Yak-52 PFM verification

As Yak-52 is not really suitable for any combat simulation and is a very special DCS product, I can show the backstage of the tuning and verification process regarding flight test results.
And this will be a debut unveiling the measured and simulated flight parameters - numerical and coincided at one graph.
The first post will be about its roll rate.
The test was a pure aileron roll starting from a climb to perform 4 full rolls. The rolls started with maximal fast full stick deflection, proceeds with full ailerons and ends with maximal fast stick release (not perfect in both tests though - the real test input was a bit delayed and the DCS test seemes to be overcompensated).
The atmosphere conditions in DCS were set identical to real during the test.
This test allows to check initial roll acceleration (MOIx vs aileron power), steady roll rate (aileron power vs damping) and roll damping (MOIx vs damping). Additionally we obtained roll rate vs speed, and these two parameters (the first divided by the second) can give a ratio that is proportional to so called spiral coefficient (TAS must be used and the wingspan to get it). It is not s necessary to use this spiral coefficient in our case though.

For those who never saw experimental recordings from the real world - the sinusoidal high frequency noise over the curve is a vibrational part. It was not filtered to better preserve phase and time of the original record.

We can clearly see that the model initial angular acceleration is in good accordance with the test results, see
Fig. 4. The deceleration at Fig 2 is in a good accordance to regarding to slightly different control input.
As the initial pitch of both tests were not identical, the speed during the tests is different too, so to compare the roll rate we need to divide roll rate to IAS (Fig. 2).
It is interesting that the real plane has very tiny spiral coefficent slope to high IAS (see the trendline). I can suggest that it could be due to aileron linkage elasticity or wing elasticity or both. As it is barely noticable even a the diagram, I do not think it should be reproduced in the model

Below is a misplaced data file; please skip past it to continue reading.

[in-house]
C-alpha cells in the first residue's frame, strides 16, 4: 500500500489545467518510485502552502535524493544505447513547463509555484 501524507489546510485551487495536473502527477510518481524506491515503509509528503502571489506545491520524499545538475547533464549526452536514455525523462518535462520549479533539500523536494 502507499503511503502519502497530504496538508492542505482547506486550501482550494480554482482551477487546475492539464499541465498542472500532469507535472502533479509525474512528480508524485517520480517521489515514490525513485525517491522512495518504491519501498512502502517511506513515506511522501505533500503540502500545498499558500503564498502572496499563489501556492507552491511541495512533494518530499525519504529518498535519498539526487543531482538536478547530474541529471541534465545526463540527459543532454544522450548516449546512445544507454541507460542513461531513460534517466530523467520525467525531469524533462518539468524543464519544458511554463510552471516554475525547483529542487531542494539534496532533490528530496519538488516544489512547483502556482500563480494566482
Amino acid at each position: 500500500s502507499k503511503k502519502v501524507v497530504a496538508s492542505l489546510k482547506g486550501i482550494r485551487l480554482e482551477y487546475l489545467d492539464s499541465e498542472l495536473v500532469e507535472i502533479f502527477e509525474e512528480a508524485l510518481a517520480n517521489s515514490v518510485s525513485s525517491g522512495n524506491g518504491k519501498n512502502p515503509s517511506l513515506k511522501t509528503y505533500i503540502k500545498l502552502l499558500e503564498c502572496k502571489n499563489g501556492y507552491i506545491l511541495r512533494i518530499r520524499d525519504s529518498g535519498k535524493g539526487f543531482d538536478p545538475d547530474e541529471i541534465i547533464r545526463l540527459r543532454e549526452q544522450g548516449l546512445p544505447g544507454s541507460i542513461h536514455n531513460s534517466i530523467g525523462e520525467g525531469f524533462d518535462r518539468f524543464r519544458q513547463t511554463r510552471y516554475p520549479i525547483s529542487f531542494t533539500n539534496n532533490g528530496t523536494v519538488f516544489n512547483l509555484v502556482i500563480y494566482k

And, finally, I’d like to claim that the results represent current stage of model tuning, WIP.

P.S. The uneven (sinusoidal) low frequency at the roll rate is a result of he fact that the X-axis of the sensor was not exactly aligned with the plane axis, so it must be disregarded as a parasite effect.




It amazes me all the detail and work that goes into making things go.

Cool stuff. Do we have an estimated timeline on this one being released (ie before or after the Hornet) ?

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Final release would probably hit before Hornet, but not sure if Early Access Hornet will hit before early access Yak… so basically…


I was figuring two weeks or so ;).


In two weeks, we will be two weeks closer for sure… :wink:


Get me a pair of PKMs, an AK of some kind for the guy in the back seat, a roll of ducttape, and I’ll fix that. I will make Steve Smith shed a tear.

Does anyone know if the developers have access to a Yak-52 for comparison? It’s such a universally available ride that getting occasional test hops would be easily managed. Some benchmarks are available without the need to strap on a chute. Others, like how well it corners and how much energy gets sloughed off in the process, may need to be experienced.

A few days ago I was hanging with my mechanic who was in turn waiting on a Yak-52 that wanted an estimate to repair some hail damage. From 30 yards she was a stunning beauty, painted in a classic Soviet demontration livery. Unfortunately on closer inspection she looked like hell. The guys partner kept it parked outside on an overnight stop and she got pummeled. The wind was so strong that the sides took as big a hit as the wings. Joe told the guy that he would be happy to recover the control surfaces but there was no way in hell he’d touch the skin. It would take a year at least. He suggested that they have the insurance company total it. Sad.

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Aren’t those graphs from the real deal, compared to the simulated one…?

We are going to need photos of this mechanic. :rofl:

But seriously - that sucks. Hail is awful and aircraft skins are so susceptible to damage from even light hail. Hopefully his insurance was paid up. I recall once out in AZ almost the entire fleet of ERAU planes got damaged by hail…